Staying Active and Healthy in the Heat

Drink water, know the best times to exercise, and wear cool clothes

Please note: This article was published more than one year ago. The facts and conclusions presented may have since changed and may no longer be accurate. And "More information" links may no longer work. Questions about personal health should always be referred to a physician or other health care professional.

HealthDay Reporter

FRIDAY, Aug. 20, 2004 (HealthDayNews) -- Exercising outdoors is part of the joy of summer, but as temperatures and humidity soar, smart exercisers are careful to take precautions so the heat doesn't get the best of them or their workout.

Picking your time to exercise is crucial, said Richard Cotton, a spokesman for the American Council on Exercise, in San Diego.

"When it's very hot and very humid, it's best to exercise in the cooler times of the day, morning or evening, or not at all," added Cotton, chief exercise physiologist with, a customized Web-based program.

Skipping a day now and then might be wiser than falling victim to heat illnesses, which can occur when the body's cooling mechanism becomes overloaded. The risk for heat illness rises with the temperature and humidity.

Heat exhaustion, the milder form of heat-related illness, is marked by flushed or pale skin, muscle cramps, heavy perspiring, nausea with or without vomiting, and headache.

Heat stroke, a more serious problem, is life-threatening and occurs when the body cannot regulate its temperature. Heat stroke onset can occur within 10 or 15 minutes of first symptoms, which include a very high body temperature -- over 103 degrees Fahrenheit -- hot or dry red skin, absence of sweating, nausea, dizziness and disorientation. Loss of consciousness can follow.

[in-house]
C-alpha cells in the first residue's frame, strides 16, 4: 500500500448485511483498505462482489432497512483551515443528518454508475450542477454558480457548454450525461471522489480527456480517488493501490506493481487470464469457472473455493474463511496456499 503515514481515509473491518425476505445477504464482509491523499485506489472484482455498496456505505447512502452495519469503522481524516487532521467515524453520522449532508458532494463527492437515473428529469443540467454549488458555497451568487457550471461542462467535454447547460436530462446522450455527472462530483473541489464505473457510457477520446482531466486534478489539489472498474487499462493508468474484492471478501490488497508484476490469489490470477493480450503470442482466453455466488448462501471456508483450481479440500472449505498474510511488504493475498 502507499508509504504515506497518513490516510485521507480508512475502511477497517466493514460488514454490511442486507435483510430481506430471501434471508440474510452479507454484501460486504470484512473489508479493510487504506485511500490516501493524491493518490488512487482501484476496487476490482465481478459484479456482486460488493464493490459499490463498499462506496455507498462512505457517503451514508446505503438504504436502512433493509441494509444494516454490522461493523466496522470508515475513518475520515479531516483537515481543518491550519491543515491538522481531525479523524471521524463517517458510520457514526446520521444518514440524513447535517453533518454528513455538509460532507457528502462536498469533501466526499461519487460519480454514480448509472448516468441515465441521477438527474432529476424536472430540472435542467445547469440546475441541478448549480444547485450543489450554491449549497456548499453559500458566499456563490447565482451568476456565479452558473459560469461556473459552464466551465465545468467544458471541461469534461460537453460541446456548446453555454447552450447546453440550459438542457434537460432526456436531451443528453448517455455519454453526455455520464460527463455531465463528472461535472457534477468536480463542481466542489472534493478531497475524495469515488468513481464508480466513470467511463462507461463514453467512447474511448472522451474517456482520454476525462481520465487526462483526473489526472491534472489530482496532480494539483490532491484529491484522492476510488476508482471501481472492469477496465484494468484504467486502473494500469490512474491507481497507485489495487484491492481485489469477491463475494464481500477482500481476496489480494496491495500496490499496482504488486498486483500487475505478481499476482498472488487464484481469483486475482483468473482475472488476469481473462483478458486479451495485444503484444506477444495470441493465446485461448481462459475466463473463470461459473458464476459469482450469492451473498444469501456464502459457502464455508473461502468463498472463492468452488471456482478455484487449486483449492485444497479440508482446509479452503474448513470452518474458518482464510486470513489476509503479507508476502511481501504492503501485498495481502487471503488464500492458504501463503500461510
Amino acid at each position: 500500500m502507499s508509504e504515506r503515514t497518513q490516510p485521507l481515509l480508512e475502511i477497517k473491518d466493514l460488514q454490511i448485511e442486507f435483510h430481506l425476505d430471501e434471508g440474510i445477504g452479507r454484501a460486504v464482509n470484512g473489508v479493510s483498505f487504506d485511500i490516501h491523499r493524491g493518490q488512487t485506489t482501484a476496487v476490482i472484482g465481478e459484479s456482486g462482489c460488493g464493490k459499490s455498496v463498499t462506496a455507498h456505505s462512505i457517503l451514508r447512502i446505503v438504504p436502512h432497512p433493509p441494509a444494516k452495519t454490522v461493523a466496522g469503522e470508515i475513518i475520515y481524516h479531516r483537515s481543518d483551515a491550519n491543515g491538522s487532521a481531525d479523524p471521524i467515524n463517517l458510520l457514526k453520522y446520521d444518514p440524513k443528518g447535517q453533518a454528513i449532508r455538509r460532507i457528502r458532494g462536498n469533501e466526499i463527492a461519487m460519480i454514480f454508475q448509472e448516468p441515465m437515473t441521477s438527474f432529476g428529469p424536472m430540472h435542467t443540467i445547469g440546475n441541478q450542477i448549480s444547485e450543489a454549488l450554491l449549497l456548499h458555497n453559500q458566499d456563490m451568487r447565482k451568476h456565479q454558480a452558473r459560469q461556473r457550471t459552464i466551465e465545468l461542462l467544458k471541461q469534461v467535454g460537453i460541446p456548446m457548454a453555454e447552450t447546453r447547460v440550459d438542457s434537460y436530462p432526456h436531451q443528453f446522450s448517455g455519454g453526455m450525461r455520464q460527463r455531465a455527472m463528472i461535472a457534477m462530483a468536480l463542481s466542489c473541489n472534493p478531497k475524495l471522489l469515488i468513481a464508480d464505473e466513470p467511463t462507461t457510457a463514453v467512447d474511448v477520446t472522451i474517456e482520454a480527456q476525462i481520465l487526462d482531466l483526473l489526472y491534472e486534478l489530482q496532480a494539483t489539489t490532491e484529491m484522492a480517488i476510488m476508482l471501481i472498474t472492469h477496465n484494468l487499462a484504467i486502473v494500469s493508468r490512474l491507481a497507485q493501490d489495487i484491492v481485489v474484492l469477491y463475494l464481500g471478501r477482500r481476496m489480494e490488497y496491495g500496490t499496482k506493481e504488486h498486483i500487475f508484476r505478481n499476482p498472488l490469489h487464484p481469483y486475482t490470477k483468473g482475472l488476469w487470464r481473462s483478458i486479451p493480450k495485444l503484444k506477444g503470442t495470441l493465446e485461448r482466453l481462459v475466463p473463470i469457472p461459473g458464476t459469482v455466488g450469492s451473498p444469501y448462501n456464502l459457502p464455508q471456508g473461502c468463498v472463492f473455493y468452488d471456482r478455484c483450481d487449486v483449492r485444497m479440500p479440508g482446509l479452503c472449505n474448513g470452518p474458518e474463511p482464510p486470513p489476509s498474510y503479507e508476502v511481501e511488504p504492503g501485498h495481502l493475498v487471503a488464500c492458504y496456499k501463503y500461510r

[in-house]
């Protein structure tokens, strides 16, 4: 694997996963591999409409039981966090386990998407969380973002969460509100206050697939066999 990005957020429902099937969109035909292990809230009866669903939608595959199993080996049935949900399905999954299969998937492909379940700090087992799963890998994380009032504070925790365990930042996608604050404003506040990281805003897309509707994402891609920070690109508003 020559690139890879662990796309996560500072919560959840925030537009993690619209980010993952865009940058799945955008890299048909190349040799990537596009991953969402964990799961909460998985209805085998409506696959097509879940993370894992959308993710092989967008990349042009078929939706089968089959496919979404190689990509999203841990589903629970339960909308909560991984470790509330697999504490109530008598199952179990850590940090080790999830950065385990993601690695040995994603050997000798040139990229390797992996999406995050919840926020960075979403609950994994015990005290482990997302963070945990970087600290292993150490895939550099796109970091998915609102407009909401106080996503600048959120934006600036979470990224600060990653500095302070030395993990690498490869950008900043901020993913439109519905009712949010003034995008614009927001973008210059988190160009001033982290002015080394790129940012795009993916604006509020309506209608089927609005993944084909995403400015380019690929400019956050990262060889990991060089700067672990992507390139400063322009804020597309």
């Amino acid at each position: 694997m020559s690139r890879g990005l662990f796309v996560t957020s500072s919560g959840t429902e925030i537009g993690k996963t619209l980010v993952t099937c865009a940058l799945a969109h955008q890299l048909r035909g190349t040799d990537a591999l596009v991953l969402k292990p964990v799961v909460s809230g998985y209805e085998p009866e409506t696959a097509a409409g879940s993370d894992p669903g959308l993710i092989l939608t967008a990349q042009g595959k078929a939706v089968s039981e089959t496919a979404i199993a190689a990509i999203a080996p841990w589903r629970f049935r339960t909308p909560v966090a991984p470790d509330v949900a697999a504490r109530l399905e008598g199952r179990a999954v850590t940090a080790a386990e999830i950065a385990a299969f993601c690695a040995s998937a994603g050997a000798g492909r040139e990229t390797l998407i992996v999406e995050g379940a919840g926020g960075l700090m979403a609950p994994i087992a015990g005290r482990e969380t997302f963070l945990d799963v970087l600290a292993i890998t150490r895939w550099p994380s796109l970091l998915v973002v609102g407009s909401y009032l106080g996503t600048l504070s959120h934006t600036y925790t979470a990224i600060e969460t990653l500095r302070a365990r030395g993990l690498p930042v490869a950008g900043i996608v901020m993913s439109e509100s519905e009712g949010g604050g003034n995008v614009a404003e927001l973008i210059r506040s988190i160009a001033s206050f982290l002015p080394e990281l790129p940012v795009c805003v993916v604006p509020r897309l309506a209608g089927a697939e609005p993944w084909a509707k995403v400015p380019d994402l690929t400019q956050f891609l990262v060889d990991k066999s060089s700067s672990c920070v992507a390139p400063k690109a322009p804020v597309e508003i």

To treat heat exhaustion, the federal Centers for Disease Control and Prevention recommends resting and taking a cool shower, bath or sponge bath. Your physician may also recommend drinking cool, nonalcoholic beverages.

Heat stroke requires immediate medical assistance and immediate cooling of the victim. The CDC recommends getting the affected person to a shady area and cooling them however you can until help arrives. This might include immersing the person in a tub of cool water or placing them in a cool shower. Monitor body temperature and keep up the cooling process until body temperature drops to 101 or 102 degrees F.

Muscle spasms may set in during heat stroke. If this happens, the CDC advises that individuals aiding a heat-stroke victim find ways to keep them from injuring themselves. However, caregivers should not place objects in the victim's mouth or provide them with fluids at this point.

Staying hydrated can help you stay healthy in the heat and minimize the changes of heat exhaustion or heat stroke. Physical activity in hot weather triggers a surprisingly high level of fluid loss via sweating, said Fabio Comana, a certified personal trainer and the certification and exam development manager at the American Council on Exercise.

"The human body can sweat off, if someone is in good shape, up to 3 liters an hour," Comana said. For someone not in top shape, the loss can still be up to 2 liters an hour, he said.

Drink water before and during workouts, Comana and Cotton suggest. About 20 minutes to an hour before exercise, drink at least 8 ounces or even 16 ounces. During exercise, drink every 15 minutes or so, 6 to 8 ounces, suggests the American Council on Exercise.

Wear suitable workout wear, Comana and Cotton suggest. "Wear light colors to reflect heat," Cotton said. "It's best to shade your head as comfortably as possible."

And the new wicking material for shorts and shirts do make a difference, Cotton said. If you find yourself overheating and don't have wicking material workout wear on, Comana said just wetting a cotton shirt will help you cool off. "It will lose about 90 percent of its insulation properties," he said. "It's an effective way to get rid of the heat."

More information

To learn more about exercise in the heat, visit the American Council on Exercise.

SOURCES: Richard Cotton, spokesman for the American Council on Exercise, and chief exercise physiologist for, San Diego; Fabio Comana, certified personal trainer and certification and exam development manager, American Council on Exercise, San Diego

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